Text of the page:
Why Design and Experience Are Key to Successful Digital Product Strategy and Execution

Written by
Amber Lee Coffman
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Ever wondered what separates successful tech companies from the rest? It's all about crafting a winning digital product strategy. Dive with Orogamis into the world of product strategy, execution, design, and experience to uncover the keys to tech triumph.

What sets thriving tech companies apart from those that struggle or fade away?

There are many pieces to this digital puzzle, but we can spot two critical factors that can make it or break it: meticulously executed product strategies and delightful digital experiences.

Dive with us into the world of digital product development strategies and experience design, where user experience (UX) and user interface (UI) reign supreme and hold the power to reshape the way we interact with technology, leaving an indelible mark on customer engagement and loyalty.

Product Strategy and Execution

In the technology industry, a robust product strategy and flawless execution can be the difference between success and failure. It involves understanding the market, identifying opportunities for innovation, and delivering products that meet customer needs and expectations.

Product Strategy refers to a high-level plan which outlines the direction and goals for a product over its lifecycle. It includes elements such as, but not limited to:

  • target market identification
  • competitive positioning
  • customer needs
  • product's roadmap

Product strategy guides a product's journey from conception to market, and it's regularly reviewed and adjusted based on the product's performance and changing market dynamics. The benefits of a product strategy are multifaceted. It provides a clear vision and focus, ensuring all product development efforts align with the company's objectives. It enables effective resource allocation, as tasks and investments are guided by the strategic plan.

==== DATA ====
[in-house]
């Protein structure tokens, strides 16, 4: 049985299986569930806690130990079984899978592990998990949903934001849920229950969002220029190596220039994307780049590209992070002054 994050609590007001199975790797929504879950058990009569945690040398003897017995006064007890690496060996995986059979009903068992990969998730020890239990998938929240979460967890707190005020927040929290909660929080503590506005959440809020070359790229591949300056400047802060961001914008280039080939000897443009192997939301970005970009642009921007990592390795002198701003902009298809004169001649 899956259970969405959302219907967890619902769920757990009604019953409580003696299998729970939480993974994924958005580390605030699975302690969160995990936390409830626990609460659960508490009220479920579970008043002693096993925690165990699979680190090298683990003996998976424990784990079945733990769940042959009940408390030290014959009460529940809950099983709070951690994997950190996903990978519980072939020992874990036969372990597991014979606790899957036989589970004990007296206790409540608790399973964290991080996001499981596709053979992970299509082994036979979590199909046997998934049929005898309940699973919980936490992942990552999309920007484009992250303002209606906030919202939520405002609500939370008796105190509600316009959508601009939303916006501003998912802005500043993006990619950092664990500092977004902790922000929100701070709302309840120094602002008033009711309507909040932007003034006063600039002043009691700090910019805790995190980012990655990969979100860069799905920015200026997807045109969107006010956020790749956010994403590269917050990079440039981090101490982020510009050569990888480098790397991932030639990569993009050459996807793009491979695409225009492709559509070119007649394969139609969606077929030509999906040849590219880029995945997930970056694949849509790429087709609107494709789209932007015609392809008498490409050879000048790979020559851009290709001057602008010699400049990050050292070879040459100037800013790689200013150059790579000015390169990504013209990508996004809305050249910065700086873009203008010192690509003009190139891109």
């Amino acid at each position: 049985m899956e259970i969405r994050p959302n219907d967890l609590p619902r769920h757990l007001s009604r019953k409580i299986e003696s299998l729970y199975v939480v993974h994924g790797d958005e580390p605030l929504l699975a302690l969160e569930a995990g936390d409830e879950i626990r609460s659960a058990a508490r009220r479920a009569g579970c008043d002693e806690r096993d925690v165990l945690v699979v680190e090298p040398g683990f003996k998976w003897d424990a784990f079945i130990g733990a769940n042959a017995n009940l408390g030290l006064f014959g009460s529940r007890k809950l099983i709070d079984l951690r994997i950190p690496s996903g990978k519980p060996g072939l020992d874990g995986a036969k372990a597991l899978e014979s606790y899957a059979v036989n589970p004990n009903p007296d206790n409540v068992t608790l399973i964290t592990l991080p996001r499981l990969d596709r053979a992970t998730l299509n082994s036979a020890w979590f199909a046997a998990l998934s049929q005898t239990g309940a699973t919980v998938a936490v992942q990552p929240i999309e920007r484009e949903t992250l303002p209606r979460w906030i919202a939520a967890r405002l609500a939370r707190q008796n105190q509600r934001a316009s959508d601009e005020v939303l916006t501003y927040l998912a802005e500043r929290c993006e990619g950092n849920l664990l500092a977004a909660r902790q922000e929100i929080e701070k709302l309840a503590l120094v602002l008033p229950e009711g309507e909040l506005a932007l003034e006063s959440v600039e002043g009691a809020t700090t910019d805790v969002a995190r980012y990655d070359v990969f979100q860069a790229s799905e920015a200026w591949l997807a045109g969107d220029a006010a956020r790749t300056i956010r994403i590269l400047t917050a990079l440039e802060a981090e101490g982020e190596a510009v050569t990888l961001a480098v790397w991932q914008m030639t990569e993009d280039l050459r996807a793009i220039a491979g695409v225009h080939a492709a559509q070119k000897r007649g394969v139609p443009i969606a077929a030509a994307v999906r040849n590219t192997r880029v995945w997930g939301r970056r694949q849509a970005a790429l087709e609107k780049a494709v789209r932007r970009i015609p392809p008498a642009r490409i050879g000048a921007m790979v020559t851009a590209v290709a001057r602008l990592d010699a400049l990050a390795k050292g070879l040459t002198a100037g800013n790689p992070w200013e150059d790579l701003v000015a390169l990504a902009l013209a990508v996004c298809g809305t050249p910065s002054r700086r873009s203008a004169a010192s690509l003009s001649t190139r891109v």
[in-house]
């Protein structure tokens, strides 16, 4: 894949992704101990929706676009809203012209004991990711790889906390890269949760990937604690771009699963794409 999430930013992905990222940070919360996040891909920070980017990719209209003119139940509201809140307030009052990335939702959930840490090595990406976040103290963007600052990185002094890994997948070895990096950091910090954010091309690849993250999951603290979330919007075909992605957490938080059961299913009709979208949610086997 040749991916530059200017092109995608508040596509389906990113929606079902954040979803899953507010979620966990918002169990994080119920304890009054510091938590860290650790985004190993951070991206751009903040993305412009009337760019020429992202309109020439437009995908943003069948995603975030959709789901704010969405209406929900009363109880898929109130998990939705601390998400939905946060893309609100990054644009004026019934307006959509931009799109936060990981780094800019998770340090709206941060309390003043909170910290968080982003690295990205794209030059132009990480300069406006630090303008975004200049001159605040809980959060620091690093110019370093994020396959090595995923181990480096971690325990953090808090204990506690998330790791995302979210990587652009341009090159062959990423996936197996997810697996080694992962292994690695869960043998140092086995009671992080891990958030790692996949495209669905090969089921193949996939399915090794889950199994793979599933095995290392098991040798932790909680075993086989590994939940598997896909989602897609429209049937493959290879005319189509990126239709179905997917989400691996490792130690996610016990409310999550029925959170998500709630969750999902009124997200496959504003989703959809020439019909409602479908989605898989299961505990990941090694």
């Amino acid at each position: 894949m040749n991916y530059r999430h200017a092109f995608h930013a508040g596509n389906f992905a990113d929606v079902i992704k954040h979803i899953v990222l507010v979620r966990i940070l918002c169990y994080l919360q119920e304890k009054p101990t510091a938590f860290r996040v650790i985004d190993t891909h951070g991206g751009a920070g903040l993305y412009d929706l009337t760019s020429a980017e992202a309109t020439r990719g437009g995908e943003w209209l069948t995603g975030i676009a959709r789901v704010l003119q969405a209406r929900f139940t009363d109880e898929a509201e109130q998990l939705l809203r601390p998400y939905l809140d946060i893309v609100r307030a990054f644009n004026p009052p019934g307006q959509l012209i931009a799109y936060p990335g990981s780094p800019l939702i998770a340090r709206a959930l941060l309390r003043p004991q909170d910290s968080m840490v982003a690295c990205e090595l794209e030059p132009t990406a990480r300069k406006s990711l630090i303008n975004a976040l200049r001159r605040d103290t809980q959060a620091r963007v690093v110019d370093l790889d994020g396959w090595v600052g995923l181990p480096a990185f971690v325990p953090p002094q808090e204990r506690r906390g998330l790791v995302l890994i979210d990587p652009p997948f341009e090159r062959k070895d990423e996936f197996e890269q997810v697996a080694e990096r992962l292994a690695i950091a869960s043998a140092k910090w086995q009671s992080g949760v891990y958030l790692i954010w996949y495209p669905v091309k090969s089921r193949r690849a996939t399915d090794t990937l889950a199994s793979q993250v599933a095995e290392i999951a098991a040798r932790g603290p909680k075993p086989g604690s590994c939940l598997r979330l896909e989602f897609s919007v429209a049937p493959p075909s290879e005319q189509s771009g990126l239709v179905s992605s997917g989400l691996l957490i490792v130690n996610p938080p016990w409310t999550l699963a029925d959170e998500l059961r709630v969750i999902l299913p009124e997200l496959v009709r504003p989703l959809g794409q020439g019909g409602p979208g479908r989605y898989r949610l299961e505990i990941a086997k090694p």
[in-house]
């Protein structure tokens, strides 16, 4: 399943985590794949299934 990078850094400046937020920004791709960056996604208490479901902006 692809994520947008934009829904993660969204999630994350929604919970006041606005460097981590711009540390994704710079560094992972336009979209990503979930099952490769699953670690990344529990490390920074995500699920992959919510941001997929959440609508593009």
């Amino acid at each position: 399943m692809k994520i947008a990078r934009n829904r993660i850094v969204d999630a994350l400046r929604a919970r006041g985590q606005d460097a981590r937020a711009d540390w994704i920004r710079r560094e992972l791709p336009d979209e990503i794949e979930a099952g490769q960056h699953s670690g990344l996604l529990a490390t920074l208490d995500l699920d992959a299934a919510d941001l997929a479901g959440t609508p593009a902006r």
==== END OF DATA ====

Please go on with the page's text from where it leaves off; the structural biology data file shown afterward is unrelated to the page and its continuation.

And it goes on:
A well-articulated product strategy also aids in communication across different teams within an organization and helps manage customer and stakeholder expectations. Last, but not least, it allows for proactive adjustments in response to market changes - thereby minimizing risks and optimizing your chances to succeed.

Asana’s success, for instance, relies strongly on its product strategy and execution. They continuously innovate and adapt their product strategy to stay ahead of competitors and meet the evolving needs of teams and organizations.

Conversely, a weak product strategy and poor execution can have devastating effects. Quibi, a short-form streaming platform, crashed and burned in less than a year after raising over $1 billion in funding. They failed to understand the market and create a product that resonated with consumers. As stated by The Verge, “people’s daily lives changed; Quibi didn’t.” Their inability to understand people’s needs and address them through careful planning and execution led to their shutdown just six months after launch.

These real-life examples highlight the importance of understanding and aligning product strategy with market dynamics, which will impact UX and UI design.

Digital Development and Experience Design

User Experience (UX) and User Interface (UI) are two key components in product design, as experience can significantly influence customer engagement and retention. Today's consumers demand digital experiences that simplify their interactions with technology.

User Experience (UX) refers to a user's overall experience when interacting with a product, service, or platform, including its functionality, ease of use, and the satisfaction derived from the experience. It involves designing a seamless and intuitive user journey by understanding the user's needs, preferences, and behaviors. For more info, check our article about B2B UX laws.